@mithunmathew1990 : As for selling a bluetooth product you license the technology when you pay the declaration fee to list your product on the end product listing. And yes, the product has to be complieant to be listed. Not sure if what the bluetooth sig will do if you fail to list a commercial product, but I guess there is a significant risk (at least if you have a successfull product) you could be sued by one of the member companies holding patents in the technology.

run_ar ( 2017-08-21 14:12:23 +0100 )editconvert to answer

@run_ar I find the whole patent and licensing for open source etc confusing.

Prior to Nordic's recent clarification about the Manufacturer data, they said in numerous previous answers that you can put whatever you want in those bytes.

Also,various answers on this forum seemed to imply, that as you are buying hardware from Nordic and using their API, that the payment for the hardware covered the cost of licensing the technology.

However, on closer inspection, this doesn't seem to be true.

Hence the entry cost into this market quite high, and small volume products would need to be expensive to cover the licensing fees.

Of course, there is a large country which does not adhere to any of this ;-)

Roger Clark ( 2017-08-22 01:10:06 +0100 )editconvert to answer

Yes, I agree. Unfortunately it is a bit confusing. As for manufacturer specific data there is a test case: GAP/ADV/BV-04-C. Pass Verdict: The advertising or scan response data contains the Manufacturer Specific Data AD Type with the first 2 octets containing the Company Identifier Code followed by additional manufacturer specific data.

You probably know this but adding it for reference. As for declaring a product. If the intention is to use the Bluetooth trademark you have to declare your product.
If you are not using the trademark you still need to be an adopter member (free) and follow the Patent & Copyright License Agreement. If anyone has questions about this I would say they should contact the Bluetooth sig for any clarifications.

run_ar ( 2017-08-22 13:47:22 +0100 )editconvert to answer

For smaller project you might qualify for the Innovation Incentive Program (IIP). But I agree it would add a significant cost to smaller low volum projects.

run_ar ( 2017-08-22 13:50:27 +0100 )editconvert to answer


Thanks for the clarification.

The adopter member is interesting, but only seems to apply to companies who are a legal entity.

So I don't see how its possible for any open source project to release hardware and software.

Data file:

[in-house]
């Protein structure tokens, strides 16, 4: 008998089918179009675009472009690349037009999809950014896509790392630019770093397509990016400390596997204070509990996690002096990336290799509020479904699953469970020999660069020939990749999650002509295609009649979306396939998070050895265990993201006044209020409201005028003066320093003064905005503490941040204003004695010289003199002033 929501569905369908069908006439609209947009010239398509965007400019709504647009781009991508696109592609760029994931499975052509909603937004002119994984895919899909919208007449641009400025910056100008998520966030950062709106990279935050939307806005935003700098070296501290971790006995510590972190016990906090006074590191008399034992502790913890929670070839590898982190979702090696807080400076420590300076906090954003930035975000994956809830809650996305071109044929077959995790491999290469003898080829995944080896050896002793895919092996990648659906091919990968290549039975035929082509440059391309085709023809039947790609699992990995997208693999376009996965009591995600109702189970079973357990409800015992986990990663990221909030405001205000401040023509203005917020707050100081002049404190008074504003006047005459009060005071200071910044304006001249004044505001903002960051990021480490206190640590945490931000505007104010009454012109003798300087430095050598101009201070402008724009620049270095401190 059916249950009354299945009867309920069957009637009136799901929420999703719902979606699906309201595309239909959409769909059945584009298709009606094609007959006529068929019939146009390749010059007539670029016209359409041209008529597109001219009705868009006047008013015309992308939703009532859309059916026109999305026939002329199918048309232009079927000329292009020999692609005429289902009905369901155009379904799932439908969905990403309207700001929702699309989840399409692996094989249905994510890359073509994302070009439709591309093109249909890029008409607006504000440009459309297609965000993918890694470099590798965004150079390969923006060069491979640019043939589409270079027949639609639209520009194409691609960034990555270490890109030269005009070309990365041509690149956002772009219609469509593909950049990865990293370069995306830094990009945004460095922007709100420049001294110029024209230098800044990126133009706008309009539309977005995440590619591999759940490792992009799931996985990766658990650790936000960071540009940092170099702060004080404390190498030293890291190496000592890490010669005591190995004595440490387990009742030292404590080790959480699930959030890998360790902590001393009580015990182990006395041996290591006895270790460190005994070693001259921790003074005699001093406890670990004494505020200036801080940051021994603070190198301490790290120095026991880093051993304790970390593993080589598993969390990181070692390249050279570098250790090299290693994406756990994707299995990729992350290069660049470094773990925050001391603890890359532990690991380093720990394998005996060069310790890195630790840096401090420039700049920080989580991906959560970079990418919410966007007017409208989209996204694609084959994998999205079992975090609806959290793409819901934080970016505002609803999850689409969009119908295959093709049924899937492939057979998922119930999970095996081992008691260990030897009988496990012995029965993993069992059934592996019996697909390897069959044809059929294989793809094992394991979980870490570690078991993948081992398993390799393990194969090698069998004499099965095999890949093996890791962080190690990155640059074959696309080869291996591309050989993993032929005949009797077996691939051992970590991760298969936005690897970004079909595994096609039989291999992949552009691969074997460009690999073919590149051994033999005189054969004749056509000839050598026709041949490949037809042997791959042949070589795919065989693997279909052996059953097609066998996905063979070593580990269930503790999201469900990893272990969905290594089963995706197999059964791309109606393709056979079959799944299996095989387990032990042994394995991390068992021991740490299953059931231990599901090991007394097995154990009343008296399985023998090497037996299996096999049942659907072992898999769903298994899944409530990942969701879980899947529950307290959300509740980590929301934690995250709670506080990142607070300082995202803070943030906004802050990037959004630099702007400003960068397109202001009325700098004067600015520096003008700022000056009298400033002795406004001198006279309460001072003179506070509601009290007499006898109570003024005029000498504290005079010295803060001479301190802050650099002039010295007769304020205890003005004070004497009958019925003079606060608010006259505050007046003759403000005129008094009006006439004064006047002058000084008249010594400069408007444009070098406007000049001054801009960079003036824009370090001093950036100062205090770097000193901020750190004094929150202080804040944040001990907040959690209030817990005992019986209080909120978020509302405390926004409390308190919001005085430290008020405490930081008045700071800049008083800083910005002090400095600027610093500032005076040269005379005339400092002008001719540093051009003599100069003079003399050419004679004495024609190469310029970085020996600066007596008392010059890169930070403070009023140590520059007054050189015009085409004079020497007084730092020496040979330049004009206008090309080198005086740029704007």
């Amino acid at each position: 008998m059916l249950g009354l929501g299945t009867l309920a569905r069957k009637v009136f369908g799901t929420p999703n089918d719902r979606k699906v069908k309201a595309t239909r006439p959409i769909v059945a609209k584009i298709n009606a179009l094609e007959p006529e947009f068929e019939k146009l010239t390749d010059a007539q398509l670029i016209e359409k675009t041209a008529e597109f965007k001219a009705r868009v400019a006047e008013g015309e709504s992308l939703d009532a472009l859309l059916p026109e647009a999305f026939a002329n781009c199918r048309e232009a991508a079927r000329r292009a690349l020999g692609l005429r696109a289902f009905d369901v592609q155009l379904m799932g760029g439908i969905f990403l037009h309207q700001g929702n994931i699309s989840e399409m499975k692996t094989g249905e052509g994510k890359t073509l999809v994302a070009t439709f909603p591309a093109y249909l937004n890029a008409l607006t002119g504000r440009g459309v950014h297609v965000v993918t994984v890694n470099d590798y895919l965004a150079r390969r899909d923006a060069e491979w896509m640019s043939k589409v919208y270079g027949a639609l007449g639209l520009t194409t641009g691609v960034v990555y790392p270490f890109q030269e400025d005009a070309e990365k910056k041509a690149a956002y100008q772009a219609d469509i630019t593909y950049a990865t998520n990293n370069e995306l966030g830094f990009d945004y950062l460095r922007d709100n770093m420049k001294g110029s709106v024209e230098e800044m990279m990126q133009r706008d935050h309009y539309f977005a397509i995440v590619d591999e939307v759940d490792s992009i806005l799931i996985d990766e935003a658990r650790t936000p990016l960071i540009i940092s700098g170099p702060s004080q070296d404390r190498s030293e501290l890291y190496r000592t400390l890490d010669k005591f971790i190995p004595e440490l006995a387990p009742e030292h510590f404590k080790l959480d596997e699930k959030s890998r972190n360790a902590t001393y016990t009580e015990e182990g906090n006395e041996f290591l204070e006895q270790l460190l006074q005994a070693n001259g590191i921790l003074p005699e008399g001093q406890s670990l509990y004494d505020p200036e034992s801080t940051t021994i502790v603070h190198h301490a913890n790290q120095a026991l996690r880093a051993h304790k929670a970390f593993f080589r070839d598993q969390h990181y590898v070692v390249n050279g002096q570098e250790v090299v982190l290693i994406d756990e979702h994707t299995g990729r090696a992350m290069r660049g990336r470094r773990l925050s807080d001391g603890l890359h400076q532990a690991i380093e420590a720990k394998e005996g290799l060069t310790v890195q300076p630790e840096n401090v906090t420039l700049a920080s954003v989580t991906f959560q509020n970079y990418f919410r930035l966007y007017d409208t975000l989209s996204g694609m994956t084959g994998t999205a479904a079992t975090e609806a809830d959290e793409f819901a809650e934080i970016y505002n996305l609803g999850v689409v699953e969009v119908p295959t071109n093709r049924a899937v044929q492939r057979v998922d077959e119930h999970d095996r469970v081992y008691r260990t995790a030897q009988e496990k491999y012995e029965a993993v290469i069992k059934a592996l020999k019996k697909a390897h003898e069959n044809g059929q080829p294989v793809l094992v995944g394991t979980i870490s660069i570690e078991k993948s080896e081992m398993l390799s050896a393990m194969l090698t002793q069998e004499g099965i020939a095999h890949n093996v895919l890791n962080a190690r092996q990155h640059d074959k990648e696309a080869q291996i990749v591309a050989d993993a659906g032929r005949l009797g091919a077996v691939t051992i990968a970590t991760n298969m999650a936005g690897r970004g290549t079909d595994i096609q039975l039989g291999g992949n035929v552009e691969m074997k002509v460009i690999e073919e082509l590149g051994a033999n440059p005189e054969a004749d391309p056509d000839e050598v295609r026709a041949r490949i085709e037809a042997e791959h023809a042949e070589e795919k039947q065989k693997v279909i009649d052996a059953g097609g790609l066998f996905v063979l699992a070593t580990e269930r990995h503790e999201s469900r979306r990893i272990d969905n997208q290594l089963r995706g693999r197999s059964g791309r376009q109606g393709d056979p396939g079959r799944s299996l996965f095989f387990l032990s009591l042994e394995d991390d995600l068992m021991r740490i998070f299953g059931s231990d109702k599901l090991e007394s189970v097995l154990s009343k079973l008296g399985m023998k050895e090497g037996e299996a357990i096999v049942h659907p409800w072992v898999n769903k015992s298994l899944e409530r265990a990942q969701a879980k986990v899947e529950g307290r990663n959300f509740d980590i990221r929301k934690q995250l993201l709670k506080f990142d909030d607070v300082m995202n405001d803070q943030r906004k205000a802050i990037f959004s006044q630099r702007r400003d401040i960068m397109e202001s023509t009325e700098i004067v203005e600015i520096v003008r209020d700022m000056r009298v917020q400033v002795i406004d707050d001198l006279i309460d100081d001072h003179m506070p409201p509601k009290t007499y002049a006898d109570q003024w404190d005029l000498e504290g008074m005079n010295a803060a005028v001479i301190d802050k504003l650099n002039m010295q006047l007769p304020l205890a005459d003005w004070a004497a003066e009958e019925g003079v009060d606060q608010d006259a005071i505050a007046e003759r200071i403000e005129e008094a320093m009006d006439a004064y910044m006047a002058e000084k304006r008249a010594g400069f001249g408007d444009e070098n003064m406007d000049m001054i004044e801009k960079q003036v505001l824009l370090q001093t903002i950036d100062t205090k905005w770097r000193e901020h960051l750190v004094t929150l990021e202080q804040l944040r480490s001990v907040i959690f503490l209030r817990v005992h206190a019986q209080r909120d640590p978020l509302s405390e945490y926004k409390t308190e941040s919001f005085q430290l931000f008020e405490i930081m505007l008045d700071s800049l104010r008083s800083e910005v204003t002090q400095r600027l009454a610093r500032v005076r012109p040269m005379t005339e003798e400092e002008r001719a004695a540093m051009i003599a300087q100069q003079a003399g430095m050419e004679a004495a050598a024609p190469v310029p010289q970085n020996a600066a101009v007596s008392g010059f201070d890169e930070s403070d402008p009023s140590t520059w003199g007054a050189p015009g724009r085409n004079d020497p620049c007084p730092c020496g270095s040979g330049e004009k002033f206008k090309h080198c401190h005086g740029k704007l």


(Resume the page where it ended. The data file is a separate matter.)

I see there are open source bluetooth sensors e.g.


But ruuvi must be registered with Bluetooth SIG.

However if anyone else manufactured and sold this "Open Source" device, I'm not sure the legal position of that company

PS. I have no interest in making or selling ruuvi tags, I'm interested in the open source and maker movement in general.

Roger Clark ( 2017-08-23 01:30:24 +0100 )editconvert to answer

Yes, the Ruuvi tag is listed. If someone else wanted to manufactur and sell this as their own product they would have to create their own declaration. Details here. The exception is: If you are a retailer or supplier simply selling or distributing another company’s Bluetooth product and not branding or representing the product as your own, you do not need to qualify or declare the product.

However there are open source products that isn't qualified. I would say that's a bit risky, but not sure where the line is drawn here.

run_ar ( 2017-08-23 11:10:14 +0100 )editconvert to answer


Very interesting...

Looks like BLE and open source do not mix ;-)

Roger Clark ( 2017-08-24 03:03:06 +0100 )editconvert to answer

And on that, I think we should leave this digression for now. At least in this thread :)

run_ar ( 2017-08-24 08:41:17 +0100 )editconvert to answer

Absolutely... And hopefully, @Mithun Mathew now has a clear idea of the licensing / registration etc thats required for his product.

Roger Clark ( 2017-08-24 09:45:35 +0100 )editconvert to answer

Thank you for the extra inputs you guys have given me. @run_ar : I take it that there is hardly any conclusive data out there for step 2. Thanks for digging into it.

Mithun Mathew ( 2017-08-24 10:43:45 +0100 )editconvert to answer

I was only able to find the part I already copied from the css, where is says "advertising data packet shall be marked as complete with no Service UUIDs", but I could not find a test case that enforces this. Regardless I would recommend using manufacturer specific data.

run_ar ( 2017-08-24 10:51:24 +0100 )editconvert to answer

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Asked: 2017-08-12 12:04:37 +0100

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Last updated: aug. 16